Recipe: Diana Henry's Crazy Salad

Recipe: Diana Henry's Crazy Salad

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Faith Durand
Jun 15, 2015
(Image credit: Kimberley Hasselbrink)

Two weeks ago I was in Fairbanks, Alaska, riding shotgun on a research trip with my husband, spending my days on my own work indoors while he was on rather more exciting expeditions, zooming up and down the river and measuring water levels on a major field campaign. My own contribution to science came, naturally, with dinner. We invited the crew over for a grilled salmon feast and it was my chance to whip out Diana Henry's A Change of Appetite — a book I had been looking forward to cooking out of for months.

This Crazy Salad was one of the first things that seized my attention from the book — a lavish, colorful, throw-it-all-in-the-bowl salad of carrots, grains, herbs, and chickpeas. If it's in your cupboard, throw it in — and it all works!

I shredded carrots, cooked lentils and farro, and — hours before dinner — tossed it all together with the sweet and spicy dressing. It held beautifully in the refrigerator, and the pomegranates were tiny and ingenious pops of tart sweetness.

Diana calls this a "robust, really healthy, and irresistible ('accidentally healthy')" salad. She designed it for winter months, but it is good all year long, especially if you throw in whatever you happen to have on hand that season. "Cook other grains — kamut or wheat berries — and add peas, cucumber, crumbled feta cheese, and mint, other beans, black or red lentils instead of Puy, blueberries, or chopped apples instead of pomegranates. There are all kinds of things you can do if you start off with a cooked grain as a salad base. As long as you stick to the basic quantities for the dressing (1 tablespoon vinegar, 1/4 cup oil), you can flavor it differently, too."

(Image credit: Kimberley Hasselbrink)

Amen, Diana! I made little tweaks to suit my travel-limited pantry (no harissa!) and it was stunningly delicious, especially next to that grilled salmon.

And why crazy? "When I served this, the kids said 'Crazy, mom,' because they said it was hippy salad reborn. I wasn’t sure whether that was a criticism or a compliment, and then sat back and watched them eat platefuls of it."

At my party, no one called it crazy, but they all ate platefuls too. Highly recommended!

Tester's Notes

This salad was so beautiful when tossed together, with the vibrant carrots standing out from the lentils, farro, and chickpeas. I love how adaptable this recipe is to whatever legumes, grains, or seeds you want to use, and the dressing gets a nice dose of sweet-spicy kick from the harissa and pomegranate molasses.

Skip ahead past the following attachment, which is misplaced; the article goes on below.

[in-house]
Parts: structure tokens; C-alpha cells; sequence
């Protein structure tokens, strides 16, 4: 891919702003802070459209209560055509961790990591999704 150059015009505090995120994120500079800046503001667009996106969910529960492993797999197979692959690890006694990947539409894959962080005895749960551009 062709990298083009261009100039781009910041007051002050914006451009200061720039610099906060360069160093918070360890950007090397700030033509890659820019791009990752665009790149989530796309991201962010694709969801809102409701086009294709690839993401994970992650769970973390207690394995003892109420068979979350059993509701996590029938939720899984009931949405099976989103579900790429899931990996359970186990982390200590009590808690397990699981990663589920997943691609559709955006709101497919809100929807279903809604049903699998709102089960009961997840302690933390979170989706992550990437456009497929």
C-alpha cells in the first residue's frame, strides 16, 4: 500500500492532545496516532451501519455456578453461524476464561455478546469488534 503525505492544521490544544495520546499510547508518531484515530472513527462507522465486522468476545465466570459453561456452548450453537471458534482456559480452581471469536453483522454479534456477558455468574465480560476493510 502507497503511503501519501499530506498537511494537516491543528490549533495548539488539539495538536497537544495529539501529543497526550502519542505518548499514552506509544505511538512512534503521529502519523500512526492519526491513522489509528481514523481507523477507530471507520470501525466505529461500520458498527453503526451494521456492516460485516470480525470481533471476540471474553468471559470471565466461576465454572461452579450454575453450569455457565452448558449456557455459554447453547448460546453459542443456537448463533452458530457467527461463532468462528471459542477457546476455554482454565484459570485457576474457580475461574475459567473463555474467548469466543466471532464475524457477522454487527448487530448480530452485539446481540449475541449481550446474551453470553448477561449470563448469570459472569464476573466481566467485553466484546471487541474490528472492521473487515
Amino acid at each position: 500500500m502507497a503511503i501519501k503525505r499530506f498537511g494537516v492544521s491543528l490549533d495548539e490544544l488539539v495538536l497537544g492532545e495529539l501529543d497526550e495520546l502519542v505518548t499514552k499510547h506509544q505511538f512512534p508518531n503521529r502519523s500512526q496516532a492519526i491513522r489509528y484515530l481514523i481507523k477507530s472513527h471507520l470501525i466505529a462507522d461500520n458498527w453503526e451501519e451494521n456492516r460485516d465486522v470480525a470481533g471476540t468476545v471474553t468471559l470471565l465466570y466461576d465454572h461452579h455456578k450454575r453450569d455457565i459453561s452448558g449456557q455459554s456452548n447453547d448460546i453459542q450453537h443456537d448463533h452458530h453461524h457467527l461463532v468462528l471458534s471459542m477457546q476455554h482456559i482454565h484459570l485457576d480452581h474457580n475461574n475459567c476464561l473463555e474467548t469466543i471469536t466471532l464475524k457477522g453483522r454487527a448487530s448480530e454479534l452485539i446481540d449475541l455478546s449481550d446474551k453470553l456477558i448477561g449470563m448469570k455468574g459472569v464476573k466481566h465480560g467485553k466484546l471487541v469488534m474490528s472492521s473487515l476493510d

- Christine, June 2015

Diana Henry's Crazy Salad

Serves 6 as a side dish

For the salad:
1/2 cup semi-pearl farro or pearl spelt
1/4 cup Puy or green lentils
2 medium carrots, cut into matchsticks
2/3 cup drained and rinsed, cooked chickpeas
2 tablespoons mixed seeds (sunflower, pumpkin, sesame, whatever you have)
Seeds from 1/2 pomegranate
A handful of watercress, coarse stems removed

For the dressing:
1 tablespoon white balsamic vinegar, or to taste
1/2 to 1 teaspoon harissa, or to taste
1/4 cup extra-virgin olive oil
1/2 to 1 teaspoon honey
3/4 tablespoon pomegranate molasses
Salt and black pepper

Put the farro or spelt into a saucepan and cover with water. Bring to a boil, reduce the heat to a simmer, and cook for 20 to 25 minutes, or until the grain is cooked but still has a nutty bite. Cook the lentils at the same time, again in water, until they are tender. (Cooking time varies depending on their age, so it could take as little as 15 or as much as 35 minutes.)

Meanwhile, make the dressing by mixing all the ingredients together, seasoning well. Drain the grains and lentils, run cold water through them to cool them down, shake the strainer vigorously to get rid of as much water as possible, and transfer to a serving bowl. Season and add half the dressing.

Toss in all the other ingredients (if you want to assemble the salad ahead of time, don’t add the watercress until just before serving) and add the rest of the dressing. Taste for seasoning: You might want a little more salt, black pepper, or harissa, or you may even want more white balsamic vinegar.

→ Check out Diana's book! A Change in Appetite by Diana Henry

Recipe reprinted with permission from A Change of Appetite by Diana Henry, Mitchell Beazley 2014.

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